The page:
Identification of isolates.

Growth and morphology on MH agar were recorded after 24 to 48 h of incubation at both room temperature (RT; 20 to 22°C) and at 32°C. Bacteria were subcultured from MH agar onto BCSA and checked again for growth after 24 to 48 h of incubation at RT and at 32°C. Bacteria from MH agar were stored in LB broth with 15% glycerol at −80°C.

All isolates were tested for oxidase reactivity by using 1% tetramethyl p-phenylenediamine dihydrochloride. All isolates testing positive with a screening PCR assay (below) were further assessed for reactivity with lysine decarboxylase, o-nitrophenyl-β-d-galactoside (ONPG), and for oxidation-fermentation of sucrose and lactose (Remel, Lenexa, Kans.) as described previously (31). A subset of isolates was further tested by using the RapID NF Plus kit (Remel) according to the manufacturer's instructions.

All isolates were examined with a screening boil-lysis PCR assay that amplifies DNA from all species within the genus Burkholderia and the closely related genera Ralstonia and Pandoraea (27). In brief, a loopful of bacteria was recovered from MH agar and suspended in 500 to 1,000 μl of UV-irradiated sterile water in a 1.5-ml centrifuge tube and pelleted by centrifugation at 5,000 rpm for 5 min. The supernatant was decanted, and the pellet was resuspended in water, heated at 100°C for 20 min, and allowed to cool to room temperature. After centrifugation, 5 μl of supernatant was used as a template in a PCR with 16S ribosomal DNA (rDNA)-directed primers RHG-F (5′-GGGATTCATTTCCTTAGTAAC-3′) and RHG-R (5′-GCGATTACTAGCGATTCCAGC-3′) described previously (27). PCR assays included a water blank as a negative control; universal bacterial primers were used as a test for the amplificability of the DNA in each assay. In extensive previous testing by using known Bcc-positive and -negative control samples, this assay yielded occasional false positives when boil-lysis bacterial preparations were used as a template; however, no false negatives were detected (data not shown). Thus, DNA was purified from all boil-lysis PCR-positive isolates by using the Easy-DNA kit (Invitrogen, Carlsbad, Calif.) with modifications described previously (27), and the assay was repeated. Isolates remaining PCR-positive were assessed for biochemical reactivity (as described above) and underwent further PCR testing employing 16S rDNA- and recA-directed Bcc-specific primers as described previously (27, 29).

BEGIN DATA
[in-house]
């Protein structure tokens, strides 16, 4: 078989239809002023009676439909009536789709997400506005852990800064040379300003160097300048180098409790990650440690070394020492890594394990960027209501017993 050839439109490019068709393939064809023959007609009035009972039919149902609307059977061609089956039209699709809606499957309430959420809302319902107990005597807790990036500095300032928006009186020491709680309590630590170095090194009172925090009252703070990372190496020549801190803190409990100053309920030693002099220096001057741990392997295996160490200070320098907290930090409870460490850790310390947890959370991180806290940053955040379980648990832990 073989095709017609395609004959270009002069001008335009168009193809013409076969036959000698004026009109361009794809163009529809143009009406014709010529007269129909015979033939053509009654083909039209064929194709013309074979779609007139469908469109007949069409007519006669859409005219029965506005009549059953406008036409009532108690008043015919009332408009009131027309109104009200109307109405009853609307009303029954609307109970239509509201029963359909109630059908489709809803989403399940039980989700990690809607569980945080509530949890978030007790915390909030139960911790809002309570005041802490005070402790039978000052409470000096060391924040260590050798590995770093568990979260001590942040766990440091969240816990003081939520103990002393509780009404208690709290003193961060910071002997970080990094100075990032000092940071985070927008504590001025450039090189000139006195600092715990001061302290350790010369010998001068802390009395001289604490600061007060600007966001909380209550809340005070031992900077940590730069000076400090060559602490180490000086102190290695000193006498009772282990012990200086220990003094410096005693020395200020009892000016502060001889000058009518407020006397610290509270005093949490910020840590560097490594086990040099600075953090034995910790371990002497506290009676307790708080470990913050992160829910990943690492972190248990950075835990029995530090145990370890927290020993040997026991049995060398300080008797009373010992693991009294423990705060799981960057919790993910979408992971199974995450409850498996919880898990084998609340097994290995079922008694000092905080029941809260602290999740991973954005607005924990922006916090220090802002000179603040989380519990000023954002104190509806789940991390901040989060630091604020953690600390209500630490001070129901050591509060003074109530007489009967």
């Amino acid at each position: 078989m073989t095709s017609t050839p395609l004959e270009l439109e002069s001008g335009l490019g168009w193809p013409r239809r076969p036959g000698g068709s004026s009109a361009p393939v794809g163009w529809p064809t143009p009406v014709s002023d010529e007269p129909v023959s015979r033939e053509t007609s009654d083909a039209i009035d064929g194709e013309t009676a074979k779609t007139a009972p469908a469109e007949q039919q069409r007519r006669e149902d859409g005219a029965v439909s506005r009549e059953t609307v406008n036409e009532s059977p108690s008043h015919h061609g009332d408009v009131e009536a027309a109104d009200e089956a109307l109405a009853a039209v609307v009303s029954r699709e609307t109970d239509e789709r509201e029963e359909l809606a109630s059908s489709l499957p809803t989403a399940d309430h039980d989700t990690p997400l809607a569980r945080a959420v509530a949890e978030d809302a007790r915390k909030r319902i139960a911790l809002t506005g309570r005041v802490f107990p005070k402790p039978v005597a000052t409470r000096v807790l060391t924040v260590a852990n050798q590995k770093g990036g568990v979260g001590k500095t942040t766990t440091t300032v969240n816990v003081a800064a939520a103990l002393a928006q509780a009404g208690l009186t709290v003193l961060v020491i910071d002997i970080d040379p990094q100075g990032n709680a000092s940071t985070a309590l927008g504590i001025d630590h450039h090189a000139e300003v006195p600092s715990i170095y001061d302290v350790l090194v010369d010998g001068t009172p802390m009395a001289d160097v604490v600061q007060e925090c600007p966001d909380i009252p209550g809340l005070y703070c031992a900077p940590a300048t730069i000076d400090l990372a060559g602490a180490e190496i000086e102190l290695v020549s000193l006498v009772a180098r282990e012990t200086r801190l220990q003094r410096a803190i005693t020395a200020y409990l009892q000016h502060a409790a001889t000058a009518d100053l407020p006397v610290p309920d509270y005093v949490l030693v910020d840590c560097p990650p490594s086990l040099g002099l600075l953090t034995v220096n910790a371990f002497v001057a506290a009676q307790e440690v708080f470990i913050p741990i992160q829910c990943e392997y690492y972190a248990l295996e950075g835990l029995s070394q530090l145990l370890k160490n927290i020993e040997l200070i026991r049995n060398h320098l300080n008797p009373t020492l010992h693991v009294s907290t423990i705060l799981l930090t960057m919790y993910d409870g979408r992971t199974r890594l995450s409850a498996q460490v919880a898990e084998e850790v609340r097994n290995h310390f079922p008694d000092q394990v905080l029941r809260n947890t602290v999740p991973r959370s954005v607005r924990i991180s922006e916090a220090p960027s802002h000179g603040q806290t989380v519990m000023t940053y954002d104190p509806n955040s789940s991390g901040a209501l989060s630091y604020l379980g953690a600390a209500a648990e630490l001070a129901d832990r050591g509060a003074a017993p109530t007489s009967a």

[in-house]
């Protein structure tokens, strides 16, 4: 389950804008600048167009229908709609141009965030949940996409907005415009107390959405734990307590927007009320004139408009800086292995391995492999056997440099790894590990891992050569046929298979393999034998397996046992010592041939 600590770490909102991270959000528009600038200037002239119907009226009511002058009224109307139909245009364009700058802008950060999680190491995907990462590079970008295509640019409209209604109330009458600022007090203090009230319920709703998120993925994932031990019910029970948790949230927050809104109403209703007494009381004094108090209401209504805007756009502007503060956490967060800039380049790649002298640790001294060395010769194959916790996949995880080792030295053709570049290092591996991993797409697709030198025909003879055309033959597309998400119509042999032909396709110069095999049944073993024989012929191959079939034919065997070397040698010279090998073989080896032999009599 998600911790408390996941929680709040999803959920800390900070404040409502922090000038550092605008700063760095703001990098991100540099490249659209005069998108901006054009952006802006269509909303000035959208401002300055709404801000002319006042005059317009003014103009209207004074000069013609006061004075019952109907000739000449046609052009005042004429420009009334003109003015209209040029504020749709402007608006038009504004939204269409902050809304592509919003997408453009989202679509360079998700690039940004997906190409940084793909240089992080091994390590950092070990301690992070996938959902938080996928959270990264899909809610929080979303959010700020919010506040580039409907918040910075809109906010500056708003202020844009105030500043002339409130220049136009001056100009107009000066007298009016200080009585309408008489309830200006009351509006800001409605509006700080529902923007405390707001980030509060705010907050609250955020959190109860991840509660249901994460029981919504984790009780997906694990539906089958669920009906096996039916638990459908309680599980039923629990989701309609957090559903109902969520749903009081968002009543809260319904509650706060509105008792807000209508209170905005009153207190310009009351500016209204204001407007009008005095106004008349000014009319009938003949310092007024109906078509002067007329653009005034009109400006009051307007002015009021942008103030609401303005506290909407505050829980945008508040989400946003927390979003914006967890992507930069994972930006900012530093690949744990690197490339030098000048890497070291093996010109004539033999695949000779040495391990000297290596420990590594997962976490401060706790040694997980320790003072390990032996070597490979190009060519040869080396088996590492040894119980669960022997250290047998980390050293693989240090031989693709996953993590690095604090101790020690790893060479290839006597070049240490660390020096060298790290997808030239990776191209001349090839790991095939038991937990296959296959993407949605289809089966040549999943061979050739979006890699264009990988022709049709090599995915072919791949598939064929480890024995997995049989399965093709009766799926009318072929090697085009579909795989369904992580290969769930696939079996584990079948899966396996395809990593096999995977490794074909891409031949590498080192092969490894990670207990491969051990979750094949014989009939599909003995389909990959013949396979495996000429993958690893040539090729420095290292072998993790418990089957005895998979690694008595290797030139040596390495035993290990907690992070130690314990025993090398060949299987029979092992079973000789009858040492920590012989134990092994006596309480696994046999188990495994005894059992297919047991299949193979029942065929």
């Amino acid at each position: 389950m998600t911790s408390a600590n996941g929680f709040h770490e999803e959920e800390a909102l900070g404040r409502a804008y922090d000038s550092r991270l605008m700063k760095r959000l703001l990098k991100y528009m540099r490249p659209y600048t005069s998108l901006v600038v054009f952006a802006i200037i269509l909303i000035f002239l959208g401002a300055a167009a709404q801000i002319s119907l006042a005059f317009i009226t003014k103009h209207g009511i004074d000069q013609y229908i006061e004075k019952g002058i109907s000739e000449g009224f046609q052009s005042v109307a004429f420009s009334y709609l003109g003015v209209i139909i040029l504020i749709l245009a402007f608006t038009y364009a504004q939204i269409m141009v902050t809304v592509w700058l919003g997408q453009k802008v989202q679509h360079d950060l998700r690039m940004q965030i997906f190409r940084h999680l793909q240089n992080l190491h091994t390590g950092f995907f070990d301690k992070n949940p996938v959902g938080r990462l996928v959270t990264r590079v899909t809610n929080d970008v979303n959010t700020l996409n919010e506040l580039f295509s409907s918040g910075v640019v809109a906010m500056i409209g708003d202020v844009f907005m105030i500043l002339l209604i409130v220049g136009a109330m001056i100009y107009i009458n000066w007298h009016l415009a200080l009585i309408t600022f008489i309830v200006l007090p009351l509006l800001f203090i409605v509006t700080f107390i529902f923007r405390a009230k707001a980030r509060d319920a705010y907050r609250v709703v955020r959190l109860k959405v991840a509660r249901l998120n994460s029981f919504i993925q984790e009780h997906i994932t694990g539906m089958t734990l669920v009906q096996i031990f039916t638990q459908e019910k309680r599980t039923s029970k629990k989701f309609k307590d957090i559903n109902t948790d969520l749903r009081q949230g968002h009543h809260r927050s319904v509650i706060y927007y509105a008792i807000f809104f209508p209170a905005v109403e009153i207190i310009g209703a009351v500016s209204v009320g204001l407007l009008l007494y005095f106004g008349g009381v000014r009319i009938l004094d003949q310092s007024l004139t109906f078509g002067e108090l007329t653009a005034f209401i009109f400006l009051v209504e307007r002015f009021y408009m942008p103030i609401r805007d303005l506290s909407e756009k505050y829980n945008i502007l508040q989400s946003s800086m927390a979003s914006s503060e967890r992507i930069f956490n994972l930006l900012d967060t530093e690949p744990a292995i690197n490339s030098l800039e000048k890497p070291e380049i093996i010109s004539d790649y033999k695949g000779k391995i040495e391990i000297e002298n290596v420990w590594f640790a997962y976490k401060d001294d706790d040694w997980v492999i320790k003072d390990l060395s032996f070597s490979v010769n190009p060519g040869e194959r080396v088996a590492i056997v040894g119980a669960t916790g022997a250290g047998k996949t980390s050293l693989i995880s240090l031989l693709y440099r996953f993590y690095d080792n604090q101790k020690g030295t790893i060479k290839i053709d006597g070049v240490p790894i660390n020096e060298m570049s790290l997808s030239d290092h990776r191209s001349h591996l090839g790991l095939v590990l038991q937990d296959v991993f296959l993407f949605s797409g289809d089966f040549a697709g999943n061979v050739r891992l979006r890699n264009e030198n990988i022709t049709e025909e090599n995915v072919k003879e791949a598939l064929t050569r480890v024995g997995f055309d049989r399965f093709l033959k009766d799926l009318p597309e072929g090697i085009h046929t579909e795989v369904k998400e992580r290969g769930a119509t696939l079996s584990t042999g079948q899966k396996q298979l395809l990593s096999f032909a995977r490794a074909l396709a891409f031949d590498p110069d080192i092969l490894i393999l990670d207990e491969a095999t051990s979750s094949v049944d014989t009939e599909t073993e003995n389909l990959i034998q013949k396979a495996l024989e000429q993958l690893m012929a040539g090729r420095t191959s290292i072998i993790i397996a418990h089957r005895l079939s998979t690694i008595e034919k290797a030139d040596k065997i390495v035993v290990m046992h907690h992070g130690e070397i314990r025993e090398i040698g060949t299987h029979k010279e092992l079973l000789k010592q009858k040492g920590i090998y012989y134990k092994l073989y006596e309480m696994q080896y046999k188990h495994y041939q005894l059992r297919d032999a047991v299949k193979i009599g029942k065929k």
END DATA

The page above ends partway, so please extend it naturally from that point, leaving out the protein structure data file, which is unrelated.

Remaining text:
Extraction of DNA from soil samples.

Frozen aliquots of all soil samples were used to provide DNA for a series of PCR assays. DNA was extracted by using the Bio 101 FastDNA SPIN Kit for Soil (Q-Biogene, Carlsbad, Calif.). Soil samples were extracted according to the manufacturer's instructions with the recommended modifications for greater yield. Samples were extracted in duplicate. Every other extraction included a blank, in which 300 μl of DNA-free water was substituted for soil, and a spiked sample. Two types of spiked samples were prepared; some were made by adding Bcc cells to autoclaved soil, and some were made by adding Bcc cells to field soil. DNA was quantified by using a DNA fluorometer (Model TKO 100; Hoefer Scientific Instruments, San Francisco, Calif.) and Hoechst 3357 bisbenzamide dye. A standard of calf thymus DNA (Sigma Chemical Co., St. Louis, Mo.) at 25 ng/μl was used to calibrate the fluorometer each time it was used. Extracted, purified DNA was standardized to a concentration of 25 ng/μl and stored in water at −20°C until use.

Soil PCR assays.

A variety of previously described (2, 27) 16S rDNA-directed PCR assays were used to ascertain whether Bcc DNA was present in soil samples. Soil-extracted DNA samples were first tested with an assay designed to amplify bacterial DNA (27). Samples testing negative were retested by using more or less DNA; all negative samples were assayed at least twice. If positive, samples were tested with PCR with primers RHG-F and RHG-R (described above), which amplify DNA from all species within the genera Burkholderia, Ralstonia, and Pandoraea. Samples testing positive were further assessed with PCR assays that amplified subgroups of genomovars within the Bcc (2, 27).